Psychedelic drugs, but safer: Delix raises $70M to bring new neuro meds to clinic
Psychedelic drugs can treat mood disorders, but hallucinations and a range of other side effects limit their use. Delix Therapeutics is developing small molecules that could avoid such hallucinogenic effects. The startup’s lead drug candidates are on track to reach human testing next year and Delix has raised $70 million to support that work.
The Series A round of funding announced Monday was led by ARTIS Ventures, RA Capital Management, and founding investor OMX Ventures.
Boston-based Delix is developing compounds that promote neuroplasticity, the ability of the brain to modify or change. The company discovers these compounds, called psychoplastogens, with proprietary technology that identifies small molecules offering the same or better efficacy as psychedelic drugs, but without the side effect limitations. For example, Johnson & Johnson’s version of ketamine, a nasal spray marketed as Spravato, won FDA approval in 2019 as a depression treatment. That drug carries a boxed warning on its label cautioning patients and physicians that its use brings the risk of dissociative effects and suicidal thoughts and behaviors. Approved for treating those who have not responded to at least two other antidepressants, Spravato must be given in a healthcare setting and patients must be monitored for at least two hours to check for any problems.
Delix aims to develop oral drugs with a safer side effect profile that enables patients to take them at home. The company claims its technology has produced nearly 1,000 novel compounds so far. The most advanced of them are similar to first-generation psychedelics like psilocybin, LSD, DMT, and MDMA—but without the hallucinogenic effects. With a safer side effect profile, the company said its drugs have the potential to address a broader range of patients.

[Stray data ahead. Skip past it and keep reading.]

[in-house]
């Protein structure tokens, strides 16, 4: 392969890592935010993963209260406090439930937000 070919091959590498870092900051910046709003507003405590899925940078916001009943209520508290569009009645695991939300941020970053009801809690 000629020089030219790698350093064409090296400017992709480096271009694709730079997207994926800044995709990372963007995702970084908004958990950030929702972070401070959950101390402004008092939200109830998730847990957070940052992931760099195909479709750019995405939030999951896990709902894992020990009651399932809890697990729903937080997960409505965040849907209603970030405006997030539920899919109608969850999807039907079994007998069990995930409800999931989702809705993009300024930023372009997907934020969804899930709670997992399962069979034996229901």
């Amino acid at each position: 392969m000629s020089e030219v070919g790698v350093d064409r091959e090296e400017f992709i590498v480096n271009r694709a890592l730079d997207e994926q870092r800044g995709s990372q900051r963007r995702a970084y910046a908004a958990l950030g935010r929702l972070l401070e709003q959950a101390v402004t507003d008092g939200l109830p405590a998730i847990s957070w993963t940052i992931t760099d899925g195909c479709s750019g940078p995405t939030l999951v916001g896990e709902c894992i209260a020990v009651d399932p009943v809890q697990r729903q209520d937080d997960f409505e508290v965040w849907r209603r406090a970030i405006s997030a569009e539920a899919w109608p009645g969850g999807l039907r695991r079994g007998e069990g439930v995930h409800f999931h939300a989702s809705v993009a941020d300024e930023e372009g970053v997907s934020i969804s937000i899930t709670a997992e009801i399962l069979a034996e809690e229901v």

The two most advanced Delix drug candidates, DLX-1 and DLX-7, are currently being evaluated in the preclinical safety and toxicology testing that will support an application seeking permission to begin clinical trials. The company aims to begin those tests sometime next year.
The science underlying Delix’s approach is based on the research of David Olson, a professor of chemistry at the University of California, Davis. According to Delix, Olson’s lab discovered that psychedelics promote neuroplasticity in the brain. In preclinical research, scientists in the lab showed that psychoplastogens produced sustained therapeutic effects after a single dose. The scientists have published numerous papers detailing the science behind psychoplastogens. Research about neural plasticity appeared in the journal Cell Reports in 2018. Last December, scientists published additional research in Nature about modification of a psychedelic compound to produce a version that offers therapeutic potential without hallucinogenic effects.
“Our preclinical data to date suggest that our compounds are unlike anything currently in psychiatrists’ arsenals and have the potential to treat a wide range of conditions,” Olson said in a prepared statement. “Because the Delix platform directly reverses cortical atrophy—the root cause of many brain disorders—we are optimistic that our treasure trove of novel compounds will yield many safe and scalable treatments for improving mental health.”
Other investors disclosed in Delix’s new financing include Apeiron, Bail Capital, Casa Verde Capital, Dolby Family Ventures, Negev Capital, Noetic Fund, Ocama Partners, Palo Santo, Presight Capital, PsyMed Ventures, R2, Re.Mind Capital, Saya Bio, Vertical Venture Partners, WPSS.
Photo: Aleksei Morozov, Getty Images